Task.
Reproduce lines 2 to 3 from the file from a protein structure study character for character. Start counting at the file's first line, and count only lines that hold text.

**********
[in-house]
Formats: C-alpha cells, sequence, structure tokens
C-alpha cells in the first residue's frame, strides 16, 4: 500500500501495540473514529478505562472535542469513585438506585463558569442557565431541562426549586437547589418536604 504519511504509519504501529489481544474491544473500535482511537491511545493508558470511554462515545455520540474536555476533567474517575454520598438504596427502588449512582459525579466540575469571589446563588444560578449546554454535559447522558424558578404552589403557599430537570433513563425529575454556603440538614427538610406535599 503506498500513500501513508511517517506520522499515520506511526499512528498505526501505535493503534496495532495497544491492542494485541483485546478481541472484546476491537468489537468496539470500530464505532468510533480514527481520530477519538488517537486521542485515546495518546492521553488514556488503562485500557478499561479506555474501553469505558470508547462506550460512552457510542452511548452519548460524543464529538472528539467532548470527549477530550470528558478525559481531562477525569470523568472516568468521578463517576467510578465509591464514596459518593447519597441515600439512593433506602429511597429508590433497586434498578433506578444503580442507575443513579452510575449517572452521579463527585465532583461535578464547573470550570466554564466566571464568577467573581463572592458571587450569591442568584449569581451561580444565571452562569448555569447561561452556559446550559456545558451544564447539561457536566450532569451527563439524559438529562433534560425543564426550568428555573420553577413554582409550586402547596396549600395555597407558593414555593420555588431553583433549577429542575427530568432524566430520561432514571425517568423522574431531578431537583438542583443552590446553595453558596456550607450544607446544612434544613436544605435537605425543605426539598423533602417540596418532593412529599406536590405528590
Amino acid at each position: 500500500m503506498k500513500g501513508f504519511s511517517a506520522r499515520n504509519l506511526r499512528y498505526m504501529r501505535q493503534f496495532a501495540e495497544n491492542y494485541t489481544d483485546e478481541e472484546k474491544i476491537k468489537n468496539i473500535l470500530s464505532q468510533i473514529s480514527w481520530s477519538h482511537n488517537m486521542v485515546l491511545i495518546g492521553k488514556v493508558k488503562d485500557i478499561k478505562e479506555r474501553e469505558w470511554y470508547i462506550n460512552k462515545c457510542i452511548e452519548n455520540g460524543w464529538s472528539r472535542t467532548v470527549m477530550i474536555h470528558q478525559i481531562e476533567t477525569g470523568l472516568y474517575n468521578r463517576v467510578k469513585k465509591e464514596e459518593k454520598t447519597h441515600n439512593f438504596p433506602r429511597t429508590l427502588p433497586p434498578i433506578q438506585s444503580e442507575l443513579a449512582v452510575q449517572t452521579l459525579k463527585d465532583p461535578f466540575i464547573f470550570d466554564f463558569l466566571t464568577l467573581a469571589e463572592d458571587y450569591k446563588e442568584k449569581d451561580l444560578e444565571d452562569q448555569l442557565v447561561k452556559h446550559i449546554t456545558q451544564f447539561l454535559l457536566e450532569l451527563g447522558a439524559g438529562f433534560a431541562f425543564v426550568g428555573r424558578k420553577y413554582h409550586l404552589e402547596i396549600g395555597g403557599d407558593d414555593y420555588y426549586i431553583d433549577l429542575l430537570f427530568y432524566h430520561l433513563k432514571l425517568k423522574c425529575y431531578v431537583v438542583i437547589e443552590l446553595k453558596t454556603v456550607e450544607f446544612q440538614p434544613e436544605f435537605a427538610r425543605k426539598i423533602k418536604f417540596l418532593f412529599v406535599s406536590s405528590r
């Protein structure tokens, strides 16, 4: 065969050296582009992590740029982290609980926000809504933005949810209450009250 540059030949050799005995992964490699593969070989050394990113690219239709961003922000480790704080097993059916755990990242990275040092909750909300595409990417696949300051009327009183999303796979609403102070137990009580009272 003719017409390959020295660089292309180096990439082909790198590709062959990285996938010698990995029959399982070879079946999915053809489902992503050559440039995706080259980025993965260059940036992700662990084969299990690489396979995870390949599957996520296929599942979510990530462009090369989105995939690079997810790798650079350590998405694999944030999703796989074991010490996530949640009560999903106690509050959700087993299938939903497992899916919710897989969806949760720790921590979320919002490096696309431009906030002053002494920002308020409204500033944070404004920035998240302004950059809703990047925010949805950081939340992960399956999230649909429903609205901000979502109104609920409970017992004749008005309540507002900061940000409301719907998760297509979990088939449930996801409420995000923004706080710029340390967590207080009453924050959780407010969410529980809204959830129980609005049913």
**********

Formats: C-alpha cells, sequence, structure tokens
C-alpha cells in the first residue's frame, strides 16, 4: 500500500501495540473514529478505562472535542469513585438506585463558569442557565431541562426549586437547589418536604 504519511504509519504501529489481544474491544473500535482511537491511545493508558470511554462515545455520540474536555476533567474517575454520598438504596427502588449512582459525579466540575469571589446563588444560578449546554454535559447522558424558578404552589403557599430537570433513563425529575454556603440538614427538610406535599 503506498500513500501513508511517517506520522499515520506511526499512528498505526501505535493503534496495532495497544491492542494485541483485546478481541472484546476491537468489537468496539470500530464505532468510533480514527481520530477519538488517537486521542485515546495518546492521553488514556488503562485500557478499561479506555474501553469505558470508547462506550460512552457510542452511548452519548460524543464529538472528539467532548470527549477530550470528558478525559481531562477525569470523568472516568468521578463517576467510578465509591464514596459518593447519597441515600439512593433506602429511597429508590433497586434498578433506578444503580442507575443513579452510575449517572452521579463527585465532583461535578464547573470550570466554564466566571464568577467573581463572592458571587450569591442568584449569581451561580444565571452562569448555569447561561452556559446550559456545558451544564447539561457536566450532569451527563439524559438529562433534560425543564426550568428555573420553577413554582409550586402547596396549600395555597407558593414555593420555588431553583433549577429542575427530568432524566430520561432514571425517568423522574431531578431537583438542583443552590446553595453558596456550607450544607446544612434544613436544605435537605425543605426539598423533602417540596418532593412529599406536590405528590